At some point, he'll need to pick up his game with a crack, bona-fide political organization capable of raising big money, organizing events and promoting GOP campaigns in every corner of the country.
"This is a daunting assignment for anybody," Weaver said. "It's like going from Double-A ball to the big leagues. It's a big jump."
But eight months into the Obama administration, Pawlenty can get away with simply being seen and heard as a national presence, if not a declared candidate, which would paint a political target on his back.
"There's something to be said for not being the first guy in line," Weaver said.
Given the diminished state of the GOP field, Pawlenty has received favorable national buzz while honing his down-home, "Sam's Club" conservatism in political venues from Washington to California. Next on his itinerary are Chicago, Puerto Rico and the delegate-rich states of Florida and Ohio.
Pawlenty's name appears regularly among opinion-maker discussions of 2012 GOP presidential prospects, including one recent online forum on Politico.com's "Arena."
Blake Wilson, a New York teacher, wrote: "Tim Pawlenty comes off as knowledgeable, competent, and he does a good job of articulating core Republican policies without sounding strident or angry."
Pawlenty's self-effacing brand of Minnesota Nice plays to his underdog image and is reinforced by a seemingly casual, offhand political apparatus, at least in comparison to the more polished troops behind such high-profile contenders as Romney, Sarah Palin, Newt Gingrich and Mike Huckabee.
"There's not any organization doing work on the governor's behalf right now," Conant said. "It's just a handful of us being helpful when we can."
But Conant, a Minnesota native who worked in former President George W. Bush's White House press shop, notes that "there are a lot of people who are eager to help."
For the moment, Pawlenty said, "I have Bob Schroeder and a volunteer who schedules me."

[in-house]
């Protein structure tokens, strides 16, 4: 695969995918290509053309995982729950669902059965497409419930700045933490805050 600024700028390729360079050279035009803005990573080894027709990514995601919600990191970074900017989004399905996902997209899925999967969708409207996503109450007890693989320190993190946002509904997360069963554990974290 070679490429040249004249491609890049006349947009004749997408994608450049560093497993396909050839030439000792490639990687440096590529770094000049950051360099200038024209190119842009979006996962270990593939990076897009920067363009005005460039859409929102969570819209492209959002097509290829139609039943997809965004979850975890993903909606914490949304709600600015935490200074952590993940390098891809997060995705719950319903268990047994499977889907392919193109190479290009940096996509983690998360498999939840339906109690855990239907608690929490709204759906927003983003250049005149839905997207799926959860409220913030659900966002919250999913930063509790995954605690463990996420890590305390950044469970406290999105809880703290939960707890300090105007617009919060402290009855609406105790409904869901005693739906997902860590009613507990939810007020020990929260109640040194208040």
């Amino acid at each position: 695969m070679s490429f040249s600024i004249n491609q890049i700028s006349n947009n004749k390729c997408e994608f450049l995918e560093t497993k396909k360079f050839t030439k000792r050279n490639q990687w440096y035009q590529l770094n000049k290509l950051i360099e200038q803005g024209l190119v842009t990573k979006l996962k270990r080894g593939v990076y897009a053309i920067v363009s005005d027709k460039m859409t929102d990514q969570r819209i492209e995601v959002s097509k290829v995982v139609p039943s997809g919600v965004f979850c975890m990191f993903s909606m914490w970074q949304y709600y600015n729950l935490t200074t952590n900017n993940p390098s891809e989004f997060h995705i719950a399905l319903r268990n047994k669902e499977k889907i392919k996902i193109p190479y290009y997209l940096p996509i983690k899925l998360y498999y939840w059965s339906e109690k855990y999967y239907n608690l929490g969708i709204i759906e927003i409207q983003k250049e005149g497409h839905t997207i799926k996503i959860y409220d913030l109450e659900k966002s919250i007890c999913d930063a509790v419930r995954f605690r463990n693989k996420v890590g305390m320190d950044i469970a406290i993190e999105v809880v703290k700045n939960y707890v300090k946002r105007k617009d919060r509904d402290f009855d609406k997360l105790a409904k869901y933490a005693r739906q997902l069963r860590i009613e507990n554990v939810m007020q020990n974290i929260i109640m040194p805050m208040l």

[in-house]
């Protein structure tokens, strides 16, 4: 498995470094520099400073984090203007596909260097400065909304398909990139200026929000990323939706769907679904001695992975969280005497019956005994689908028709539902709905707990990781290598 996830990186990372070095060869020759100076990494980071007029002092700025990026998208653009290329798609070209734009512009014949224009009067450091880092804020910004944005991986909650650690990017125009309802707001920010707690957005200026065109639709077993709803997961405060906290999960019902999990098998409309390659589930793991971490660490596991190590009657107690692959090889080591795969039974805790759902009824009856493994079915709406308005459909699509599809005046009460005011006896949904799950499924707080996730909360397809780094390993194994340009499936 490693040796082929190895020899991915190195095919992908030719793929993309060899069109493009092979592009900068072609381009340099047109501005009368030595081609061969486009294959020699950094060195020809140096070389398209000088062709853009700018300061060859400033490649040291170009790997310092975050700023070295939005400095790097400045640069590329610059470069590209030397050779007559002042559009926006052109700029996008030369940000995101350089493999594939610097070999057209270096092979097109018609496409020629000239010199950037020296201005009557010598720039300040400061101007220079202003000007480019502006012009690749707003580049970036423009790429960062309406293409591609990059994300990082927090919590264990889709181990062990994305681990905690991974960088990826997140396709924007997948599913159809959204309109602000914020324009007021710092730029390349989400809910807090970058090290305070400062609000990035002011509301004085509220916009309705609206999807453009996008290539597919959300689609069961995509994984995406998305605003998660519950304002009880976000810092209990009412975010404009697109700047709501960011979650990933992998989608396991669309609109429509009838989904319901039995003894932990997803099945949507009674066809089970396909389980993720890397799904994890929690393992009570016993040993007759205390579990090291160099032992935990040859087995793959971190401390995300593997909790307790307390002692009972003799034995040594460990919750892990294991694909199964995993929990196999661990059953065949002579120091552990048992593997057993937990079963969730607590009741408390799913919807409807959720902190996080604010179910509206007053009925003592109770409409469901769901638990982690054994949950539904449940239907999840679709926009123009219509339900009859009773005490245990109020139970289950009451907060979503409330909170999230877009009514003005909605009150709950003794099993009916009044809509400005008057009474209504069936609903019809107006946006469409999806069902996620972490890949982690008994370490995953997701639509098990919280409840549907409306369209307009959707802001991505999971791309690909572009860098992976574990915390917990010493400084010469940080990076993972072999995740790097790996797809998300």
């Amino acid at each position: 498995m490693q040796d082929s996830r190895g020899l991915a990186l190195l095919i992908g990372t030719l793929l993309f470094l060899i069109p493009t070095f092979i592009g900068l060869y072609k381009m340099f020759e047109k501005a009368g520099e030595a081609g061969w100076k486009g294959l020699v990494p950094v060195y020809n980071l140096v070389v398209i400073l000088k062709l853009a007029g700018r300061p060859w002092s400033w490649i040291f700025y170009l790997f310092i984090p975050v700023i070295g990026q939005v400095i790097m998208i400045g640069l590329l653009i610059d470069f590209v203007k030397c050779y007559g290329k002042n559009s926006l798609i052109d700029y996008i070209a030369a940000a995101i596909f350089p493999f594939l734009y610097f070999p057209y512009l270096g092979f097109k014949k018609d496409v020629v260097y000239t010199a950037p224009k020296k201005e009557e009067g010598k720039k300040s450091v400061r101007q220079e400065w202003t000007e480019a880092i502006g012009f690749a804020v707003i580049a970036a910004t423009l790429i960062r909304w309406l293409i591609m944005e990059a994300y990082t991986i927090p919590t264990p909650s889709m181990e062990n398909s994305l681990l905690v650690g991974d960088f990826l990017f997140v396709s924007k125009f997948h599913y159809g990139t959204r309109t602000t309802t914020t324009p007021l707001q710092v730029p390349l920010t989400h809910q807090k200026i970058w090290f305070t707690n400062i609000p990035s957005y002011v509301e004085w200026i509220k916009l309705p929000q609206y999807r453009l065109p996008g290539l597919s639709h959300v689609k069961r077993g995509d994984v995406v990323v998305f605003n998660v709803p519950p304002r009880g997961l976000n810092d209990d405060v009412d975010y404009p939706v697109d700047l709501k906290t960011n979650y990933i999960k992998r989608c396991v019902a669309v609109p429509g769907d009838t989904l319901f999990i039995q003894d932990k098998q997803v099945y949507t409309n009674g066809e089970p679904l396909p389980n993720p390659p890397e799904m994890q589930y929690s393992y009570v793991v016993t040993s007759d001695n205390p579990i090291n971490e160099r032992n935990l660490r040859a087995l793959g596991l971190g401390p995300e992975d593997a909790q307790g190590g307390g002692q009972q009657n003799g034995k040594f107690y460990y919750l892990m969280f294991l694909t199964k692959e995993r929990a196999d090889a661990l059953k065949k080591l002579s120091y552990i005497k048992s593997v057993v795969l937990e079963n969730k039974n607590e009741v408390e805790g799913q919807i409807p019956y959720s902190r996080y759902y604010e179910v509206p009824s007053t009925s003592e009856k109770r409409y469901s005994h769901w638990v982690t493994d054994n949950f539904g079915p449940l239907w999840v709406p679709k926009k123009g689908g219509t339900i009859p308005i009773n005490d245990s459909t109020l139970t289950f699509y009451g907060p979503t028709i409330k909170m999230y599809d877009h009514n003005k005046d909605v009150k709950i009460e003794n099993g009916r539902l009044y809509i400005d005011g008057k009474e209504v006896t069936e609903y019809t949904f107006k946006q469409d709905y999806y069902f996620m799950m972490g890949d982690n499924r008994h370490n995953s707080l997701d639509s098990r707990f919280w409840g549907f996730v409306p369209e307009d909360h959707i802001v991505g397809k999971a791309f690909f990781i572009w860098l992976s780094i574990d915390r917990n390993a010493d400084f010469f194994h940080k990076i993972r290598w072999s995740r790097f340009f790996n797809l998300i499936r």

When Schroeder's not available -- he was picking up one of his children from camp when Pawlenty went to San Diego -- others, including Conant, fill in.
But the underdog quest of a truck driver's son can only go so far. Candidates also are judged by the talent they attract, and Pawlenty has had nibbles from some of Washington's bigger guns. Among them is Fabrizio, chief pollster and strategist in Bob Dole's 1996 presidential campaign who has polled for Pawlenty in the past. Another is Musser, president of New Frontier Strategy, a communications and public relations firm, who served as a senior adviser to the Romney campaign in 2007. Still, at a time when everyone wants to keep their options open, none of these operatives is locked in to any candidate. Musser, for example, has also advised Louisiana Gov. Bobby Jindal, another potential GOP presidential contender. Musser also has served as finance co-chairman of the Republican Governors Association (RGA), under Mississippi Gov. Haley Barbour, a GOP power broker who may be considering a White House run.
The RGA, one of the strongest power centers in the fractured, post-Bush Republican Party, could also be a highly visible perch for Pawlenty, whom Barbour recently named as vice chairman.
Of his new close working relationship with Barbour, Pawlenty joked, "We've got both ends of the Mississippi River covered."
Kevin Diaz • 1-202-408-2753